Robin Costello BSc. DipAc. MBAcC. CertAc(China)
Duryard Valley Clinic, 5 High Croft, Exeter EX4 4JQ
Tel: 01392 424276
Naturally people always ask what does acupuncture treat? Acupuncture originated in China, and other far eastern cultures, where it still features in mainstream healthcare, both as a stand-alone therapy and alongside conventional western medicine. It is widely used and accepted all over the world. There are now over 1000 recommendations for treatment of more than 100 conditions, enshrined in clinical practice guidelines across 30 countries. Sections of our own NHS have made use of acupuncture in for example, mental health, midwifery and pain control.
Overall, an estimated four million treatments are now provided in the UK annually, and this has been cited as a substantial contribution to the nation’s healthcare (1). Of these, something like half a million treatments are given for pain relief of one sort or another eg. back, neck, nerve pain etc. Dr Stephen Birch, associate professor at the Kristiana University in Oslo, says his team has identified 4463 positive recommendations for acupuncture in 2175 different publications around the world.
Most people consult an acupuncturist wanting help with specific symptoms. They may for example, want to relieve lower back pain, chronic headaches, or the pain associated with osteoarthritis of the knee. Some people use acupuncture because they feel generally unwell but have no obvious diagnosis. Traditional Chinese acupuncture is a treatment tailored for each individual. It often therefore has the effect of helping the main complaint, whilst simultaneously providing a ripple of secondary benefits felt in one’s wider health and wellbeing. This is a feature which is making acupuncture particularly attractive to many people nowadays. Western medical research into genetics and our gut biome is pointing towards a time when all medical interventions may be tailored for the individual.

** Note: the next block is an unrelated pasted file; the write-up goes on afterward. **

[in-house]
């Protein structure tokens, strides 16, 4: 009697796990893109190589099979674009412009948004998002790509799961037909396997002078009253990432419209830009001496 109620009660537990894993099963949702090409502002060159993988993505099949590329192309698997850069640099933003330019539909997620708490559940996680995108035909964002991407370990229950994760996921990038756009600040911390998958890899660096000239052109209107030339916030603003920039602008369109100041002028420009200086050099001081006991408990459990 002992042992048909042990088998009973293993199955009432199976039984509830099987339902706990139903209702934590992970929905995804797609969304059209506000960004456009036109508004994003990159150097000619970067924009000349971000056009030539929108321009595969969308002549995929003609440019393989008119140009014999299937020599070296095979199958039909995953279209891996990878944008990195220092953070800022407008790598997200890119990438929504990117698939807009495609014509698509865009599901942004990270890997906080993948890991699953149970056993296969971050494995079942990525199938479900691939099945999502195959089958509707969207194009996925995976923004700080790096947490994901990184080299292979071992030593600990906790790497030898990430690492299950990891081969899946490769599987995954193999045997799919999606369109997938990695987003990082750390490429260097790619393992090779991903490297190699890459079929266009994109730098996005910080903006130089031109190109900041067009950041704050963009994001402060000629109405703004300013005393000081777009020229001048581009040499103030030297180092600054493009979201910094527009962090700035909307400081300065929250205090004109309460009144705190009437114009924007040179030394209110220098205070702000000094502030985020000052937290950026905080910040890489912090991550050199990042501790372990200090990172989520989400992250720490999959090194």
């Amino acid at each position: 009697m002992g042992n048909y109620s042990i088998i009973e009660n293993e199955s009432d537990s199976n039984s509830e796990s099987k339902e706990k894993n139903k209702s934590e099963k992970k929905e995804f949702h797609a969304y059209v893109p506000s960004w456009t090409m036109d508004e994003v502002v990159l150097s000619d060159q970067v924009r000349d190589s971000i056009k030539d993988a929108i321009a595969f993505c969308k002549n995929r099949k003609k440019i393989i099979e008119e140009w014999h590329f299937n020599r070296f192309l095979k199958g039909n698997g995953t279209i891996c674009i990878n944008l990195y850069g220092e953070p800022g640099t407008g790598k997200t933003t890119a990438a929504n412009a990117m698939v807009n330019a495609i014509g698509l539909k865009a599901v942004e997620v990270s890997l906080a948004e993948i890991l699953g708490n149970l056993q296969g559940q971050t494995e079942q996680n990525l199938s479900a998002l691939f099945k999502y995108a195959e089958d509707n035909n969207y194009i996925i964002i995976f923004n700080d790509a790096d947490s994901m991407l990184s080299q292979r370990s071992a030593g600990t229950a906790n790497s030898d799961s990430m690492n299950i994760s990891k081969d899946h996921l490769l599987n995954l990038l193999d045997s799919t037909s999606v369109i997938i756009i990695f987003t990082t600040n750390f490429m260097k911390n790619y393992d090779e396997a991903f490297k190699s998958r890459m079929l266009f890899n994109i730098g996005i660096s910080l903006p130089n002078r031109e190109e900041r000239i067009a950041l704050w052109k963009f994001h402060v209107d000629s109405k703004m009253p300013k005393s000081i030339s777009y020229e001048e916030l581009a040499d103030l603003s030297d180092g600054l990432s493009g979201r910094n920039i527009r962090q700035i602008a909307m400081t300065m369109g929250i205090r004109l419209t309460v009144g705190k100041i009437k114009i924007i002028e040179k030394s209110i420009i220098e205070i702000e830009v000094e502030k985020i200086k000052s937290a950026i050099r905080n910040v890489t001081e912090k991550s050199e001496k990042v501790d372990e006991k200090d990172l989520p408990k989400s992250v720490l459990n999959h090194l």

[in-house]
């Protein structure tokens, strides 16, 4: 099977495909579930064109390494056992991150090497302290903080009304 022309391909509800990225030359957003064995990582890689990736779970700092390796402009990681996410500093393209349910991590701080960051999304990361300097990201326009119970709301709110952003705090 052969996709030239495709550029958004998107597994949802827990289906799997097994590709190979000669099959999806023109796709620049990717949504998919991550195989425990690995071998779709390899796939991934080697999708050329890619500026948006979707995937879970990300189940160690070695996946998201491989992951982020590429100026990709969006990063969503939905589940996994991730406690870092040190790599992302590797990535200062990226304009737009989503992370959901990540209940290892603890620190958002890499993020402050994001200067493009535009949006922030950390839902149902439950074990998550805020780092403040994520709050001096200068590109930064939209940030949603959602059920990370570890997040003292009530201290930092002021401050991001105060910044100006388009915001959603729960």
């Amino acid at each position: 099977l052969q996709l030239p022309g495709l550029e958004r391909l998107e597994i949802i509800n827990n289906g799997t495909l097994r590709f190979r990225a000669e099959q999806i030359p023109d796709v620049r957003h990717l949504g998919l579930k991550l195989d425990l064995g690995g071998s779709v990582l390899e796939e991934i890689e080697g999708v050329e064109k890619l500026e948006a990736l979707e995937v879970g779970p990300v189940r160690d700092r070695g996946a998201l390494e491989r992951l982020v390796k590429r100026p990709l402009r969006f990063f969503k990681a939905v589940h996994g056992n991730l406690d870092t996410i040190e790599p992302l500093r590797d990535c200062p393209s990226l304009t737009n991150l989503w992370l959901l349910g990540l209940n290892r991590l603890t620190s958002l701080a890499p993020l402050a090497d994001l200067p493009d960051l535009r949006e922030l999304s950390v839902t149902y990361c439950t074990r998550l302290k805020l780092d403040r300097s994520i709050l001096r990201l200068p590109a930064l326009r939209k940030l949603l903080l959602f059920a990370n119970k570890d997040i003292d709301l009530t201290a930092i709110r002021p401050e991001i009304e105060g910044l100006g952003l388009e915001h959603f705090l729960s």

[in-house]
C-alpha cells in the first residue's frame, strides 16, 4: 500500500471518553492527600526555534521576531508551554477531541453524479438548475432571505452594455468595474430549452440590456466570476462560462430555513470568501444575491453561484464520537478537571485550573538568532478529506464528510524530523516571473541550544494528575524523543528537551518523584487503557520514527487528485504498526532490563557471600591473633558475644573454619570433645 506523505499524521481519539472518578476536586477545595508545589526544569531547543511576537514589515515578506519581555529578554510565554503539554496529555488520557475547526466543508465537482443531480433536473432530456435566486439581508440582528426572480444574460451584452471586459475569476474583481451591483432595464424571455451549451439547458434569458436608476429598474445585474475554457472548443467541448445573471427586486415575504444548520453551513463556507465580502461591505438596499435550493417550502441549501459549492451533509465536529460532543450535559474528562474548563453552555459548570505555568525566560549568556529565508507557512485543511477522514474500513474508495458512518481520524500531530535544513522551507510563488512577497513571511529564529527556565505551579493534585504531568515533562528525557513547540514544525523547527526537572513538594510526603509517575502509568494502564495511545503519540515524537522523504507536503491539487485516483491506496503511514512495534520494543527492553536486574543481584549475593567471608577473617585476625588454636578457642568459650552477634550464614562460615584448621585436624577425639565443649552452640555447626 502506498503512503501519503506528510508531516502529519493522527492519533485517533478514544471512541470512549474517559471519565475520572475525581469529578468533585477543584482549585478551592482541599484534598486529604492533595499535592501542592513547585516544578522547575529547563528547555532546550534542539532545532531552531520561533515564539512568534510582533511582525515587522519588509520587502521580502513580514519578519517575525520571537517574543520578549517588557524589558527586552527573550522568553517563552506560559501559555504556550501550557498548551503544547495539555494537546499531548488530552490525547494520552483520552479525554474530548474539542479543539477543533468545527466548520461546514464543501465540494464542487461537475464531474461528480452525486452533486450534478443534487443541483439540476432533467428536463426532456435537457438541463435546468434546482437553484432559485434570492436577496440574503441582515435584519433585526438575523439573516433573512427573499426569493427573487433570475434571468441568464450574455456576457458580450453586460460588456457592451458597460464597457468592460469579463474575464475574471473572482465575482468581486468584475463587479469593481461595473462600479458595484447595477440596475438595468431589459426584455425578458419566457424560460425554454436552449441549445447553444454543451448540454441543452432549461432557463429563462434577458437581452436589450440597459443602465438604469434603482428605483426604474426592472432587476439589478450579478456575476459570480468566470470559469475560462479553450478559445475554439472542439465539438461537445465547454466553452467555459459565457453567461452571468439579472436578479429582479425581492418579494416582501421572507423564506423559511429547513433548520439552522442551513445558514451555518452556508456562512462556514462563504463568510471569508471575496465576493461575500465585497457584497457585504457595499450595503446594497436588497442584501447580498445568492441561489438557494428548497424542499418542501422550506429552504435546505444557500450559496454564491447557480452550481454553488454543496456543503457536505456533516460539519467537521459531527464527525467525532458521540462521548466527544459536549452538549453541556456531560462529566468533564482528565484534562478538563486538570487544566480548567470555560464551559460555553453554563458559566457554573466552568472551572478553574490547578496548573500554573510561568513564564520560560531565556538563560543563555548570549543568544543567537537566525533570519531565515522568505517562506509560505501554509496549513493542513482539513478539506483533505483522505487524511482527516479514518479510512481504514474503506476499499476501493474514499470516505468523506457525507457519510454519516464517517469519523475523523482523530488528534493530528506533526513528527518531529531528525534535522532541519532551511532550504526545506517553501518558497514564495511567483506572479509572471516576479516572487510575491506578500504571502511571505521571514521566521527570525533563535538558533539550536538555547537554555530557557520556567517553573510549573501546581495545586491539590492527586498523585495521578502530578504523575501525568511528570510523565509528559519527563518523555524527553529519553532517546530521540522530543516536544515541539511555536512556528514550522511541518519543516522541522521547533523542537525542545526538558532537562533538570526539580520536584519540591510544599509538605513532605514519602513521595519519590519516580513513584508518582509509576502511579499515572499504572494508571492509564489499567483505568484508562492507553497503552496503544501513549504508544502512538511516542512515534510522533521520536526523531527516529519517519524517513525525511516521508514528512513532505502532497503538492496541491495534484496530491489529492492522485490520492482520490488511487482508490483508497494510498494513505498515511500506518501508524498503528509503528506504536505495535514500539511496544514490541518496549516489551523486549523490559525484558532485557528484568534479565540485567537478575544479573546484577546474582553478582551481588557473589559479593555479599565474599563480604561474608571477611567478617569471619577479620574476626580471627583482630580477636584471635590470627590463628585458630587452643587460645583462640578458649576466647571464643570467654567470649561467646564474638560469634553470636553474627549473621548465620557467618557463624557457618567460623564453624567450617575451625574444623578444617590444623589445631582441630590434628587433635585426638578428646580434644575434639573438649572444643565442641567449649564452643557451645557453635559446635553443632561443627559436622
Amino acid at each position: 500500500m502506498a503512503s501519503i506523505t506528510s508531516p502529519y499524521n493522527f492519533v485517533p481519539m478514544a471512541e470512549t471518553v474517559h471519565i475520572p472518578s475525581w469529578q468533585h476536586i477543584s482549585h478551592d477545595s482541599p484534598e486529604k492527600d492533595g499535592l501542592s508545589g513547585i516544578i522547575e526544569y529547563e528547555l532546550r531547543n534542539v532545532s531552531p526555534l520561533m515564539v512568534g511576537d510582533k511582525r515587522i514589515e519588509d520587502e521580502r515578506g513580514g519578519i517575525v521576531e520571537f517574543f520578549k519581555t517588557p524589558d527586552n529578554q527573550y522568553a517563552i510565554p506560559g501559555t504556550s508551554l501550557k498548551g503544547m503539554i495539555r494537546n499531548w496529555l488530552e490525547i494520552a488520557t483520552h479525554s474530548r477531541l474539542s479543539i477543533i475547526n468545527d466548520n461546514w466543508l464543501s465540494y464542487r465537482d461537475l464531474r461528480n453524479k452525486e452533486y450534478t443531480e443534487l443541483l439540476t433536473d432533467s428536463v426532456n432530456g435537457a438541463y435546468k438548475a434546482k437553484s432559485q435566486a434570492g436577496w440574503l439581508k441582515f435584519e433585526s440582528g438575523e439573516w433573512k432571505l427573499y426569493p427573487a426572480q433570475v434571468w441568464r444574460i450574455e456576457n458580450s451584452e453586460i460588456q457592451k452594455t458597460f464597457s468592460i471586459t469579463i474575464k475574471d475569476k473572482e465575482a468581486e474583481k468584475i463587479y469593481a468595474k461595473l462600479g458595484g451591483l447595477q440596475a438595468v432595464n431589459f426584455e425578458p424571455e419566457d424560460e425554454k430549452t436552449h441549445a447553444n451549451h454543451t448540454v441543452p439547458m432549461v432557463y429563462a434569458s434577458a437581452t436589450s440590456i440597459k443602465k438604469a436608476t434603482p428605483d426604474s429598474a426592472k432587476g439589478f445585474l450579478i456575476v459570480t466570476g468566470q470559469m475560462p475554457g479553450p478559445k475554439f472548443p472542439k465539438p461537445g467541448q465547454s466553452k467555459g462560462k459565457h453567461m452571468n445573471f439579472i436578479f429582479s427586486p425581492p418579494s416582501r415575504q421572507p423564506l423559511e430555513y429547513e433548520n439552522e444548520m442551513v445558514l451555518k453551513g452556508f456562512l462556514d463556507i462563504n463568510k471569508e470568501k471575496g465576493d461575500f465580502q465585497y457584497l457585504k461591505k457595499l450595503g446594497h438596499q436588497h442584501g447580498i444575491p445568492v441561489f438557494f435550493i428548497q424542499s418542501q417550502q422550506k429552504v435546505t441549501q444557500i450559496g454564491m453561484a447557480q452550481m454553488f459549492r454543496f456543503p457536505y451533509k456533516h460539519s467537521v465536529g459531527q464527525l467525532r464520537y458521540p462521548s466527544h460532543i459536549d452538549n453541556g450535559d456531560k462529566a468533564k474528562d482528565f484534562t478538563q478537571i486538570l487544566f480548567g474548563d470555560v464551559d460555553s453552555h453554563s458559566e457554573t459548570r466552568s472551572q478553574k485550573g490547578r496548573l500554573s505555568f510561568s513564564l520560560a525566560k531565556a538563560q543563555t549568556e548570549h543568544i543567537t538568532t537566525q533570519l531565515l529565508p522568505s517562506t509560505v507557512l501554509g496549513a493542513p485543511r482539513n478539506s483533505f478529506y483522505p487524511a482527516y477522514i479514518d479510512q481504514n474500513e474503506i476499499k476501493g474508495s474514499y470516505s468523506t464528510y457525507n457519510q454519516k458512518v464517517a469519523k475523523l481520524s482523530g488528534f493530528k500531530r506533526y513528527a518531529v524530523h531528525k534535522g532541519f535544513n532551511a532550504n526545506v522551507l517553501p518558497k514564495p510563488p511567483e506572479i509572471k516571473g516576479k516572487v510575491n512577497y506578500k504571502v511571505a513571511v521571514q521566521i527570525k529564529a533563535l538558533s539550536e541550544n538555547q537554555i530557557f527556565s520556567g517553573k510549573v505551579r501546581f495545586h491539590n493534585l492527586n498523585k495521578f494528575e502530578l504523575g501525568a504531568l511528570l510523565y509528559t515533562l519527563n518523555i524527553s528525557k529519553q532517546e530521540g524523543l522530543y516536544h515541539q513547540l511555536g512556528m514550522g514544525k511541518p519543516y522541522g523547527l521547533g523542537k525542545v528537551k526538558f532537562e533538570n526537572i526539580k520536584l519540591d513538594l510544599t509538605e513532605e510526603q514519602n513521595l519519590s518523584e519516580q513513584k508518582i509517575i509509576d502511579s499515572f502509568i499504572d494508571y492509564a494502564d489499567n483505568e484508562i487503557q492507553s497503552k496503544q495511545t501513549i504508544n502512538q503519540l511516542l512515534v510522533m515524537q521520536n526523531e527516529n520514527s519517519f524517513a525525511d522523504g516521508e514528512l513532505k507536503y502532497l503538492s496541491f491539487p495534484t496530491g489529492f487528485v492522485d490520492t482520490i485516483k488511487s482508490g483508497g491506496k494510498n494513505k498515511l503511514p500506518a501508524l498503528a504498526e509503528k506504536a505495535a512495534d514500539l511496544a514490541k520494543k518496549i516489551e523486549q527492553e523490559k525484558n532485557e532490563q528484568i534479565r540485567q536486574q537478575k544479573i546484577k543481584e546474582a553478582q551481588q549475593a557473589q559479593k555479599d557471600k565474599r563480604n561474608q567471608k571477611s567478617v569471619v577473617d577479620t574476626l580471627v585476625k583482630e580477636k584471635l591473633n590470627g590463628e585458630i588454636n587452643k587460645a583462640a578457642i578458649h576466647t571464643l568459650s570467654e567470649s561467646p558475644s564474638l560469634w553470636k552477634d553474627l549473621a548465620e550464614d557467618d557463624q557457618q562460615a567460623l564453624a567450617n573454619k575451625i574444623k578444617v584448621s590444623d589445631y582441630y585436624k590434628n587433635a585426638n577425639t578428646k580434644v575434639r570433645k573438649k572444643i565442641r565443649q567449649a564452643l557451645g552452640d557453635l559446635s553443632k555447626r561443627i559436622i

In the Articles menu, you will find evidence from medical researchers worldwide, showing acupuncture’s effectiveness across a broad range of conditions.You are always welcome to telephone to enquire about a particular complaint. The evidence base for acupuncture increases year by year, but trials to date vary in their quality. The British Acupuncture Council has produced an explanation of the evidence base for acupuncture, and discusses a wide variety of conditions in relation to it.
For some conditions, you may already be under the care of your GP or a specialist. Seeing an acupuncturist as well is not usually a problem, and I would encourage you to tell your doctor you are doing so. GPs are interested to learn of other treatments which have helped their patients.
We can also say with considerable confidence, that acupuncture is one of the safest forms of medical intervention in use in the UK today (2,3,4,5).
(1) Acupuncture in Practice: Mapping the Providers, the Patients and the Settings in a National Cross-Sectional Survey. British Medical Journal Open, January 2012.
(2) The York Acupuncture Safety Study: A Prospective Survey of 34000 Treatments by Traditional Acupuncturists. British Medical Journal 2001.
(3) Adverse Events following Acupuncture: Prospective Survey of 32000 Consultations with Doctors and Physiotherapists. British Medical Journal 2001.
(4) Patient Reports of Adverse Events Associated with Acupuncture Treatment: A Prospective National Survey. Qual Saf Health Care 2004.
(5) Acupuncture-related adverse events: systematic review & meta-analyses of prospective clinical studies. BMJ Open, 6 September 2021.